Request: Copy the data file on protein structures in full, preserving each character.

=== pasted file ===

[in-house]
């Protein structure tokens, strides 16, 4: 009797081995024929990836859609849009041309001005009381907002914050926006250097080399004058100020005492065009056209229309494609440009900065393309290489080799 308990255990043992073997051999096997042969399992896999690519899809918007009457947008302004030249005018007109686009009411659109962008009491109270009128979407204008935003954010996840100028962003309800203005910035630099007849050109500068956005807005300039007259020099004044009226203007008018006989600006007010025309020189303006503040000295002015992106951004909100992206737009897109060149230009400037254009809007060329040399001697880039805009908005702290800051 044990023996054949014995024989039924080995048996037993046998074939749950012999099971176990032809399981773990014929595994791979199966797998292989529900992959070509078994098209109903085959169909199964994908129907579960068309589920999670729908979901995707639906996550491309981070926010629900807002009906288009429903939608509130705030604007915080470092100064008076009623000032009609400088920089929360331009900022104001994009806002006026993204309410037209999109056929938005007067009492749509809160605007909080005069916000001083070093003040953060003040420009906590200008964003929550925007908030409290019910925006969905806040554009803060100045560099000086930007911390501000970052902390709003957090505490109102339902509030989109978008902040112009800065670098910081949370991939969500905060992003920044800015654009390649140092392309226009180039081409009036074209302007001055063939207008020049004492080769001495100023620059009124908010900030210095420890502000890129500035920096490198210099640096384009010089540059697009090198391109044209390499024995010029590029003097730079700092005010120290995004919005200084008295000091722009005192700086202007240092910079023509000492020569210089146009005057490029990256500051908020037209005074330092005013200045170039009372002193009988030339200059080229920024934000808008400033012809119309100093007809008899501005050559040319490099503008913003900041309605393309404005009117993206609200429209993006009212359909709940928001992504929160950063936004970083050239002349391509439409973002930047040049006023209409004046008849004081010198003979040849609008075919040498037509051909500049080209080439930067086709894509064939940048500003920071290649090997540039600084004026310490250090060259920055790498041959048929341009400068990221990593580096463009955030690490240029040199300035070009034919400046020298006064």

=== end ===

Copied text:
[in-house]
């Protein structure tokens, strides 16, 4: 009797081995024929990836859609849009041309001005009381907002914050926006250097080399004058100020005492065009056209229309494609440009900065393309290489080799 308990255990043992073997051999096997042969399992896999690519899809918007009457947008302004030249005018007109686009009411659109962008009491109270009128979407204008935003954010996840100028962003309800203005910035630099007849050109500068956005807005300039007259020099004044009226203007008018006989600006007010025309020189303006503040000295002015992106951004909100992206737009897109060149230009400037254009809007060329040399001697880039805009908005702290800051 044990023996054949014995024989039924080995048996037993046998074939749950012999099971176990032809399981773990014929595994791979199966797998292989529900992959070509078994098209109903085959169909199964994908129907579960068309589920999670729908979901995707639906996550491309981070926010629900807002009906288009429903939608509130705030604007915080470092100064008076009623000032009609400088920089929360331009900022104001994009806002006026993204309410037209999109056929938005007067009492749509809160605007909080005069916000001083070093003040953060003040420009906590200008964003929550925007908030409290019910925006969905806040554009803060100045560099000086930007911390501000970052902390709003957090505490109102339902509030989109978008902040112009800065670098910081949370991939969500905060992003920044800015654009390649140092392309226009180039081409009036074209302007001055063939207008020049004492080769001495100023620059009124908010900030210095420890502000890129500035920096490198210099640096384009010089540059697009090198391109044209390499024995010029590029003097730079700092005010120290995004919005200084008295000091722009005192700086202007240092910079023509000492020569210089146009005057490029990256500051908020037209005074330092005013200045170039009372002193009988030339200059080229920024934000808008400033012809119309100093007809008899501005050559040319490099503008913003900041309605393309404005009117993206609200429209993006009212359909709940928001992504929160950063936004970083050239002349391509439409973002930047040049006023209409004046008849004081010198003979040849609008075919040498037509051909500049080209080439930067086709894509064939940048500003920071290649090997540039600084004026310490250090060259920055790498041959048929341009400068990221990593580096463009955030690490240029040199300035070009034919400046020298006064």